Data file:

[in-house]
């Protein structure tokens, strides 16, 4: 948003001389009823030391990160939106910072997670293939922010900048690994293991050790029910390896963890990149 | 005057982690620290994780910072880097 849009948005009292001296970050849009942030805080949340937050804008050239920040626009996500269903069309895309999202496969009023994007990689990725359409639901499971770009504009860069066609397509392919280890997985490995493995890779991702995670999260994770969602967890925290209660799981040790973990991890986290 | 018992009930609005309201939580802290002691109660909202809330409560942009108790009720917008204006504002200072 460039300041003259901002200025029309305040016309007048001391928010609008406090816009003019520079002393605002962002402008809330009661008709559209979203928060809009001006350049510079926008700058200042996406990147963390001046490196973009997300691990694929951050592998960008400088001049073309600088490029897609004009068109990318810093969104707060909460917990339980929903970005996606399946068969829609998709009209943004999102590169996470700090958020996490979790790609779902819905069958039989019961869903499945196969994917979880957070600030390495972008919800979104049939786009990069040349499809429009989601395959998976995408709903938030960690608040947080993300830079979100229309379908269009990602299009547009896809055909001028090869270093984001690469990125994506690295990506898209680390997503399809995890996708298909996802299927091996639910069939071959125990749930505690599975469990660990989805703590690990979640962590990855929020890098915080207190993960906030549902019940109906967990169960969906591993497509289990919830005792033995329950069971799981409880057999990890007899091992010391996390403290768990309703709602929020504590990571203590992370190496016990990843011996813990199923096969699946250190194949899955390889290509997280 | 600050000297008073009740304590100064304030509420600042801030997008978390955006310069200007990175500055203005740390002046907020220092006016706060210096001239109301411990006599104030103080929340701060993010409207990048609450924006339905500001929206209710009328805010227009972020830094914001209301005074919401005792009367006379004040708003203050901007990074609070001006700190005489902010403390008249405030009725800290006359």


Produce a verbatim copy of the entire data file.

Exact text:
[in-house]
């Protein structure tokens, strides 16, 4: 948003001389009823030391990160939106910072997670293939922010900048690994293991050790029910390896963890990149 | 005057982690620290994780910072880097 849009948005009292001296970050849009942030805080949340937050804008050239920040626009996500269903069309895309999202496969009023994007990689990725359409639901499971770009504009860069066609397509392919280890997985490995493995890779991702995670999260994770969602967890925290209660799981040790973990991890986290 | 018992009930609005309201939580802290002691109660909202809330409560942009108790009720917008204006504002200072 460039300041003259901002200025029309305040016309007048001391928010609008406090816009003019520079002393605002962002402008809330009661008709559209979203928060809009001006350049510079926008700058200042996406990147963390001046490196973009997300691990694929951050592998960008400088001049073309600088490029897609004009068109990318810093969104707060909460917990339980929903970005996606399946068969829609998709009209943004999102590169996470700090958020996490979790790609779902819905069958039989019961869903499945196969994917979880957070600030390495972008919800979104049939786009990069040349499809429009989601395959998976995408709903938030960690608040947080993300830079979100229309379908269009990602299009547009896809055909001028090869270093984001690469990125994506690295990506898209680390997503399809995890996708298909996802299927091996639910069939071959125990749930505690599975469990660990989805703590690990979640962590990855929020890098915080207190993960906030549902019940109906967990169960969906591993497509289990919830005792033995329950069971799981409880057999990890007899091992010391996390403290768990309703709602929020504590990571203590992370190496016990990843011996813990199923096969699946250190194949899955390889290509997280 | 600050000297008073009740304590100064304030509420600042801030997008978390955006310069200007990175500055203005740390002046907020220092006016706060210096001239109301411990006599104030103080929340701060993010409207990048609450924006339905500001929206209710009328805010227009972020830094914001209301005074919401005792009367006379004040708003203050901007990074609070001006700190005489902010403390008249405030009725800290006359």